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Mass. House Approves Expansive Pay Raise Bill As Baker Casts Shade

This article is more than 5 years old.

In its first major decision of the new session, the Massachusetts House rammed through a nearly $18 million package of pay raises for the Legislature, judges and the state's six statewide constitutional officers amid signs that Gov. Charlie Baker could be leaning toward vetoing the bill.

While cautioning that he can't be sure of the final details of the bill (H 58), Gov. Charlie Baker suggested shortly after the vote that little has changed since 2014 when he threatened a veto following the publication of a report that became the basis for the pay raise package.

"We said in 2014 we didn't think the pay raise made sense at that point in time and I don't see a lot that's changed with respect to that," Baker said during a press conference on his budget proposal.

The House voted 115-44 to approve the package that would increase pay, in some manner, for all 200 legislators on Beacon Hill as well as for the state's six statewide constitutional officers and judges.

Members of legislative leadership and committee chairs would see substantial pay hikes, while all lawmakers would see their office expense budgets increase. House Speaker Robert DeLeo and Senate President Stanley Rosenberg would see their salaries grow by $45,000 to $142,547 a year.

House Ways and Means Chairman Brian Dempsey, who introduced the bill on the floor, defended the pay raises, and the decision not to go as far as the commission recommended, at least with respect to salaries for the speaker and Senate president.

"This bill does not fully embrace the recommendations made by the commission. We felt that it was important to take into consideration the need to make some changes, but do so in a way that is sensitive to the challenges we face," Dempsey said.

House officials estimate the bill will cost $4.1 million this fiscal year, and $17.8 million over the course of a full year beginning in fiscal 2018. Of that annual cost, $2.8 million more will go toward salaries and office expenses for lawmakers, while $12.4 million will go toward pay hikes for judges and court clerks.

All six constitutional officers — governor, lieutenant governor, auditor, attorney general, treasurer and secretary of state — would also get raises under the bill, including an increase for the governor from $151,800 to $185,000 a year with a new $65,000 housing allowance. Baker has said he and Lt. Gov. Karyn Polito would not take a raise.

Nine Democrats joined with all 35 Republican members of the House in opposing the bill, including Reps. Denise Provost, Jonathan Hecht, James Dwyer, Colleen Garry, Diana DiZoglio, Thomas Calter, Paul Heroux, Jonathan Zlotnik, and freshman Michael Connolly.

The branches may try to move the bill to Baker's desk on Thursday. The House scheduled a 2 p.m. session on Thursday, possibly to give the pay raise bill a final enactment vote if it comes back from the Senate, which is scheduled to take up the bill at 11 a.m. In the 40-member Senate, everyone has one of the leadership or chairmanship roles that would come with higher stipends under the bill.

The House quickly dispensed with a few amendments to the bill and Rep. Shaunna O'Connell, a Taunton Republican, failed to convince her colleagues to recommit the bill to committee for further public hearings.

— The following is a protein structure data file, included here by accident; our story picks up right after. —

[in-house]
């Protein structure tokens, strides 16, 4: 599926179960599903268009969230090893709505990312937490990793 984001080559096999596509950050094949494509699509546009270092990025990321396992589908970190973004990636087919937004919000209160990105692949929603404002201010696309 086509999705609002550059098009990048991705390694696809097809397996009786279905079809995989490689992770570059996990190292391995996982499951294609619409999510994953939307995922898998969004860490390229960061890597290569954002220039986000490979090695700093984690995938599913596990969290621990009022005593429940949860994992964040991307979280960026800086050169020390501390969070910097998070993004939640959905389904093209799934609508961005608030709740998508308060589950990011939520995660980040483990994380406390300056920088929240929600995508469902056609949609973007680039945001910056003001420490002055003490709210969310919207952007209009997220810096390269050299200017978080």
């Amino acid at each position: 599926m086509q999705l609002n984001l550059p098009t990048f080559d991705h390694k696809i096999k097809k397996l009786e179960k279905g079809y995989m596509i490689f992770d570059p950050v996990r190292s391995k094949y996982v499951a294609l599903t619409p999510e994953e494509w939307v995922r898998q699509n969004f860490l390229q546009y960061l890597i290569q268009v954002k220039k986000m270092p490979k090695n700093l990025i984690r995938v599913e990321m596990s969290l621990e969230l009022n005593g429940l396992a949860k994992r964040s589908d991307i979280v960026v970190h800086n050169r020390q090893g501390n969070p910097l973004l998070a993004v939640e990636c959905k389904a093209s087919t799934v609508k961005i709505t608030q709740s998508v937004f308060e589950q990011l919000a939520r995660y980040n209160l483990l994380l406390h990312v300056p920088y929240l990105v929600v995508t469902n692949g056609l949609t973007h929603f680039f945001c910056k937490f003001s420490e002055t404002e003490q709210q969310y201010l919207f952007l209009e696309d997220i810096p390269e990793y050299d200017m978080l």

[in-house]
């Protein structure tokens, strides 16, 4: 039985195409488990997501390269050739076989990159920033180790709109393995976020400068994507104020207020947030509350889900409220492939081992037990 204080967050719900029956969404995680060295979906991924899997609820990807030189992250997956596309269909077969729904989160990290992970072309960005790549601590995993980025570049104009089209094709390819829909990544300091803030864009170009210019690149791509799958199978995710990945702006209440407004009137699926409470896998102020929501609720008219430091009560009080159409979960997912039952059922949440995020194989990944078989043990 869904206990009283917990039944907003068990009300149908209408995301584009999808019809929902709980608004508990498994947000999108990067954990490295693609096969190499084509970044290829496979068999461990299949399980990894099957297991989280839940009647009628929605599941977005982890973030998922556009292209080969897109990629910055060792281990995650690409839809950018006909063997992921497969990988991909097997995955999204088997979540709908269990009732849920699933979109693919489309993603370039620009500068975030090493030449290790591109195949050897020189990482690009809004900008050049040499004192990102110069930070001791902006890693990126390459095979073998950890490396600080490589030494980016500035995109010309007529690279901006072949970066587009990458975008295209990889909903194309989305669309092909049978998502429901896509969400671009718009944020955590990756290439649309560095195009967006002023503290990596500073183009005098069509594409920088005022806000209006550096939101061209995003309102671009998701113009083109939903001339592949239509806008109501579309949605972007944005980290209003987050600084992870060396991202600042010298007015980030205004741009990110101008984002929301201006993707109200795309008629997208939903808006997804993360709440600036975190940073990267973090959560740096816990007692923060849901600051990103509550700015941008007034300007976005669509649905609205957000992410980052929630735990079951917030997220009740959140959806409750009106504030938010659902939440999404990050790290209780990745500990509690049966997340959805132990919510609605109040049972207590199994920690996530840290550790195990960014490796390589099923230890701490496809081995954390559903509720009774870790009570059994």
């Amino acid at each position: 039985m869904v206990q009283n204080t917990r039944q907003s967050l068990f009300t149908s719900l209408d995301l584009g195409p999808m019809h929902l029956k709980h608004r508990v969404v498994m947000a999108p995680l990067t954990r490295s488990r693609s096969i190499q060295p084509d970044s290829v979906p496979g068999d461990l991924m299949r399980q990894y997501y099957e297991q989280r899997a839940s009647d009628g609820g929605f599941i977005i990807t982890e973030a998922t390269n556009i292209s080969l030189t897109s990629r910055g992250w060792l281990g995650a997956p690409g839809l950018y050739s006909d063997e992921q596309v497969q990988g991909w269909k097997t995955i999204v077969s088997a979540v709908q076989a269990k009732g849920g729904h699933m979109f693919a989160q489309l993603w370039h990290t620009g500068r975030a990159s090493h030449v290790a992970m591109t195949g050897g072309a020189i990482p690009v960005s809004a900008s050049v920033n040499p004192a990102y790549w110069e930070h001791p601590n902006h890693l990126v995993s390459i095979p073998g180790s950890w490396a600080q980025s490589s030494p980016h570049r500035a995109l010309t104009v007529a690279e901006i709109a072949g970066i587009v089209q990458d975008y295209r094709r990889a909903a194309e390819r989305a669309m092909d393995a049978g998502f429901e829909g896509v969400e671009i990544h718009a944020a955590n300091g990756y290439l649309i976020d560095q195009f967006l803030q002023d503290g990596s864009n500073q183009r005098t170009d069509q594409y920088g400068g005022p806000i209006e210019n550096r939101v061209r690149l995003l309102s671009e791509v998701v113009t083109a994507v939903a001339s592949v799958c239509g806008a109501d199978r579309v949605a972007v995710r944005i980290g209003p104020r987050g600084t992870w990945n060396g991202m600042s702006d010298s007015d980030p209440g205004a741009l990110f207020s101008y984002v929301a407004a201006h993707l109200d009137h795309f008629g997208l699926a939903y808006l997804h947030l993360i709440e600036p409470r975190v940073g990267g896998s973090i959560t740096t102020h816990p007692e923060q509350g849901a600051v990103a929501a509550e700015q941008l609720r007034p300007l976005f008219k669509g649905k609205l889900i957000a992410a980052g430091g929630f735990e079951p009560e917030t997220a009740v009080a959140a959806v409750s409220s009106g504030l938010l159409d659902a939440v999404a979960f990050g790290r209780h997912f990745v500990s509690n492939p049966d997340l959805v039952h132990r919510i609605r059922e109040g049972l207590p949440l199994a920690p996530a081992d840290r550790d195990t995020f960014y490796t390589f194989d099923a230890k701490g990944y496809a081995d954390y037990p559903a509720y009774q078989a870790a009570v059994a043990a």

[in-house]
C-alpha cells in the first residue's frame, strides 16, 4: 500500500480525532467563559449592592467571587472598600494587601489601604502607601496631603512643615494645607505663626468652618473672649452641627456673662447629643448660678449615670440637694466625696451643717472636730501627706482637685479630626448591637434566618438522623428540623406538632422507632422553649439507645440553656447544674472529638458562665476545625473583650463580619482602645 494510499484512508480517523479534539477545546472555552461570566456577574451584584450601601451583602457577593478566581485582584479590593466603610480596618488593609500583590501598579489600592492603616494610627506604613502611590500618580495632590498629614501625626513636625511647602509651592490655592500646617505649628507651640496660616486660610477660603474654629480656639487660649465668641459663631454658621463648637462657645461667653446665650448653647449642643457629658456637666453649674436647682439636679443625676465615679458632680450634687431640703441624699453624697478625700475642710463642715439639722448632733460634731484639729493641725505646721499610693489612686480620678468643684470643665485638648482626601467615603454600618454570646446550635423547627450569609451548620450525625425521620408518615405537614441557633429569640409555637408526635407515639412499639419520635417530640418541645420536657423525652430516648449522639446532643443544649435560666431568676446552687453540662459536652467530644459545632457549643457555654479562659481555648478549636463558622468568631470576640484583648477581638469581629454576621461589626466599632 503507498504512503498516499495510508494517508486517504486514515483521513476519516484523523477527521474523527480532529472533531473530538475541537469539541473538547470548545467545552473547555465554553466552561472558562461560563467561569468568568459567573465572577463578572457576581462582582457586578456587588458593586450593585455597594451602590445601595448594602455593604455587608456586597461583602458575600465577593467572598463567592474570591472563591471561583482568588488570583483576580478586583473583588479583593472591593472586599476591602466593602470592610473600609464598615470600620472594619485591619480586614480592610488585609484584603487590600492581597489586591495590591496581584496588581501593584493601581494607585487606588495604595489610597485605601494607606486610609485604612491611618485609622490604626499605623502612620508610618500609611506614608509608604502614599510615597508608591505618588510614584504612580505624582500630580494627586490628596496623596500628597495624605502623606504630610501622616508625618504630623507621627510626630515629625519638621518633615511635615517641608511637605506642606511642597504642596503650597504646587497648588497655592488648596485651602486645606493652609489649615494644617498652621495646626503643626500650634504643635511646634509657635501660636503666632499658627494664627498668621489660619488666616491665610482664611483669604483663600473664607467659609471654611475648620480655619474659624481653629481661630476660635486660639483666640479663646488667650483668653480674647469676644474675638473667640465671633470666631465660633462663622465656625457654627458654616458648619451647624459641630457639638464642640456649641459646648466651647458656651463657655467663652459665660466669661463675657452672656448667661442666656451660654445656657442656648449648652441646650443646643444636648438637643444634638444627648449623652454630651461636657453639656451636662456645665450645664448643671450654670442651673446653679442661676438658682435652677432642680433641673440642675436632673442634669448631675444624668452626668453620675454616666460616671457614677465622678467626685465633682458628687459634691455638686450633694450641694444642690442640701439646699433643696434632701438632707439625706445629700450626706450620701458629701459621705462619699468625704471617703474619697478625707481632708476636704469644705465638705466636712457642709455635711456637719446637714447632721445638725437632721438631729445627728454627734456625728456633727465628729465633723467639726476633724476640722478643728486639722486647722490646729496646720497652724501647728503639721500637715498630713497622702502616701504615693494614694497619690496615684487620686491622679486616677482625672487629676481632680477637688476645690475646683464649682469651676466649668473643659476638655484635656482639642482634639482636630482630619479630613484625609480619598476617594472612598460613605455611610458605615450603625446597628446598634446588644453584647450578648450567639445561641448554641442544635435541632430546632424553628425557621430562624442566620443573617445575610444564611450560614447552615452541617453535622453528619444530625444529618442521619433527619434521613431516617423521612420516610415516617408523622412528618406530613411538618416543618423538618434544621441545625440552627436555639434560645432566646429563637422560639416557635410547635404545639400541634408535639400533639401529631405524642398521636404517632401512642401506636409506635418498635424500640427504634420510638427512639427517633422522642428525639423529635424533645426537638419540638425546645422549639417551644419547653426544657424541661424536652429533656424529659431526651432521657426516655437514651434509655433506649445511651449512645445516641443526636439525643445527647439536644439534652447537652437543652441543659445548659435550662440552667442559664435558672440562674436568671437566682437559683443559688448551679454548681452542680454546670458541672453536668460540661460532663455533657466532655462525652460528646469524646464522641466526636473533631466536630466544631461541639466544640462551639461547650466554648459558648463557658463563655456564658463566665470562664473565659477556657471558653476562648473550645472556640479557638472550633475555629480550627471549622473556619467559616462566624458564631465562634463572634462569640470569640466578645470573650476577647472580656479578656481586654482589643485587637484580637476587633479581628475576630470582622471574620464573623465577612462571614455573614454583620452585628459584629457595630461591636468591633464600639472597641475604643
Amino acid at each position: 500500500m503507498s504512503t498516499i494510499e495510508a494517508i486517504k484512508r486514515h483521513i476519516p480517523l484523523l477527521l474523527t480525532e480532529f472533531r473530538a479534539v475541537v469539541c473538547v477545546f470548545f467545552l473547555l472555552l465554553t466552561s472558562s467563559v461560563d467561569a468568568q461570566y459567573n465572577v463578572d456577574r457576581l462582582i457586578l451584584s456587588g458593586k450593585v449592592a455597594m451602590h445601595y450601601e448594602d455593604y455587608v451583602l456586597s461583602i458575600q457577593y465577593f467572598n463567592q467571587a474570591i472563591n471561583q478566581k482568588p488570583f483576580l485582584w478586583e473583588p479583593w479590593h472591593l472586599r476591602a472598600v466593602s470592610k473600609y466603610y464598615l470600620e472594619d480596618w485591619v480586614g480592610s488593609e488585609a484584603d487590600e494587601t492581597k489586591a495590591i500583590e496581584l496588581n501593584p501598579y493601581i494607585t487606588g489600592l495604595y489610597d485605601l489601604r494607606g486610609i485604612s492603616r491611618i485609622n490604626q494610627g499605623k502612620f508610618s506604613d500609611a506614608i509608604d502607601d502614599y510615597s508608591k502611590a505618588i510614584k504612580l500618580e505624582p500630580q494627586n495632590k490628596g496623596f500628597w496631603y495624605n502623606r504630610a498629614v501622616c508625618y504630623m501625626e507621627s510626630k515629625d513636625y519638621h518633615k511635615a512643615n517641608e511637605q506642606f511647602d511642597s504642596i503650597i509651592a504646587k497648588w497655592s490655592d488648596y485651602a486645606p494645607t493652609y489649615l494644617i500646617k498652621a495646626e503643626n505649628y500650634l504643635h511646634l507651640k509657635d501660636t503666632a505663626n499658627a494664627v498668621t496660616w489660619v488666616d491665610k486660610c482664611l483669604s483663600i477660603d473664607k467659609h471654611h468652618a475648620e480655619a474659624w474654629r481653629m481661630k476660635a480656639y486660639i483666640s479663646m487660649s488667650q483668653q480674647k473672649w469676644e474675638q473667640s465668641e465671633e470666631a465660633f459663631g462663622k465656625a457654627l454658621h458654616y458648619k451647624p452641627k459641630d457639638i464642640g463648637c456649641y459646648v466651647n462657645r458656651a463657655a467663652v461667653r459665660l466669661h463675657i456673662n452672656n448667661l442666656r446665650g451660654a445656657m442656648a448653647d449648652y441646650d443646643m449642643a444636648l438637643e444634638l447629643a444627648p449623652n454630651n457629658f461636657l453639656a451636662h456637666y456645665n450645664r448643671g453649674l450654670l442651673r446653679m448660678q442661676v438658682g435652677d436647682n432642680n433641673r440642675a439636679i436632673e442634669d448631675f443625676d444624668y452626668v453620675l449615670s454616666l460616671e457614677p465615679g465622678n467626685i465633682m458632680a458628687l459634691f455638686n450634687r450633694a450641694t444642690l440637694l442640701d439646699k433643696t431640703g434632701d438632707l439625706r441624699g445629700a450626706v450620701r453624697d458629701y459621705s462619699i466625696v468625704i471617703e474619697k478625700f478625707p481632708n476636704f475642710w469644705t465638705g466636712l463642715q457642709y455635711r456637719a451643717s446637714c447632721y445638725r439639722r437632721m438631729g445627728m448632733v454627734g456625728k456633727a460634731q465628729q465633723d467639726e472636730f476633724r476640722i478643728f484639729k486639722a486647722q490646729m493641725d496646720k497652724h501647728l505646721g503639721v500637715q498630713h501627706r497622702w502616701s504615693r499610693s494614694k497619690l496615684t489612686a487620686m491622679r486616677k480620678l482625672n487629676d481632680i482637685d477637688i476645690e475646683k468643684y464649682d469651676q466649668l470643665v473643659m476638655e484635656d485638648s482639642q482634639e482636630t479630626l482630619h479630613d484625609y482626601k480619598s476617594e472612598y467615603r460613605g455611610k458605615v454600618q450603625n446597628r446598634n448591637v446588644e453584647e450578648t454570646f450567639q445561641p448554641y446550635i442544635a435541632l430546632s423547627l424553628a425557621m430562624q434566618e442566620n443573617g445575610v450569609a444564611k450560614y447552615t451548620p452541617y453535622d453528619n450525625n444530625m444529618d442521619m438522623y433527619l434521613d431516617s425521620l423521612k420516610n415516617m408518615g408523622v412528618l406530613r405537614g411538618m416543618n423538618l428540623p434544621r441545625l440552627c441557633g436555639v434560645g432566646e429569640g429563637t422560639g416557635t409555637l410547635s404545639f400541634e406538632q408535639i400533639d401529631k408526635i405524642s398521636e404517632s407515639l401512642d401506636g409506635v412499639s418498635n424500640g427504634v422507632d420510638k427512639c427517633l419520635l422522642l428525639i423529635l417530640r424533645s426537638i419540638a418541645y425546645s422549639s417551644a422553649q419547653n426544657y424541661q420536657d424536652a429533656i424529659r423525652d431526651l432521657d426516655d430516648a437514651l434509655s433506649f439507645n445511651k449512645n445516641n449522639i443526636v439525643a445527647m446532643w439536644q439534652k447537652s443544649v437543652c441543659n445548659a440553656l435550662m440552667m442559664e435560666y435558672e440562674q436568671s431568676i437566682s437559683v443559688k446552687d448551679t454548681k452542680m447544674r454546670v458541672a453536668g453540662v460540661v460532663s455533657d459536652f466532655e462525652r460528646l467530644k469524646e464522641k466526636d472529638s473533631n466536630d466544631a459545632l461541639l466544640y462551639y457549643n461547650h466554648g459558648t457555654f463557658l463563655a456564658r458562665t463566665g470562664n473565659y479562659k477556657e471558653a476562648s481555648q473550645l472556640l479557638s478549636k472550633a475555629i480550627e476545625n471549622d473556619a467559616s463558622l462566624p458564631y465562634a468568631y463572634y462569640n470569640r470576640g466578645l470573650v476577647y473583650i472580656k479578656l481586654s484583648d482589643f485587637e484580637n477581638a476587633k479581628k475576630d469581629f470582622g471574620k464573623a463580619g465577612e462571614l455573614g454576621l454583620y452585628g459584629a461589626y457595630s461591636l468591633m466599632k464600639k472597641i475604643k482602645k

O'Connell argued that the process used by Democratic leadership with a "hastily schedule hearing" last week and a quick vote Wednesday made it difficult for the public to voice their opinions.

The hearing was on the 2014 report and lawmakers opted against holding a public hearing on the bill, which emerged for the first time on Monday night.

"I don't think it's very difficult to argue that this bill is being rushed through to avoid public scrutiny and make it go away very quickly," O'Connell said.

Rep. Geoffrey Diehl, of Whitman, questioned whether his colleagues deserved a raise after taking questionable actions in recent years, including indexing the gas tax to inflation and passing a tax on technology services, which were both later reversed.

"If anything, we should adopt New Hampshire's one hundred dollars in pay until we prove we're worth it," Diehl said.

Rep. James Lyons, an Andover Republican, offered several amendments, including one to delay the implementation of the raises until after the next election and another to limit the increase in stipends for legislative leaders to just 4 percent.

Both were defeated.

"To suggest to the taxpayers that it is fair to give out 40 and 50 percent raises when we're looking at 9c cuts and declining revenues, it's simply unfair," Lyons said.

Only five amendments were filed in total. One amendment filed by Rep. Lenny Mirra pertaining to the retirement eligibility for lawmakers was determined to be beyond the scope of the bill and two others were withdrawn.

Rep. Tricia Farley Bouvier was the only Democrat to propose an amendment to the bill, and withdrew her proposal recommending that lawmakers who live 100 miles or more from the State House receive $25,000 a year for office expenses, up from the proposed $20,000 for any lawmakers living 50 miles or more away from the capital.

Lyons also withdrew his amendment to require the speaker of the House and Senate president to publicly disclose their tax returns to prove they are in compliance with a proposed ban on the top ranking legislators from earning outside income.

State House News Service's Andy Metzger contributed reporting

This article was originally published on January 25, 2017.



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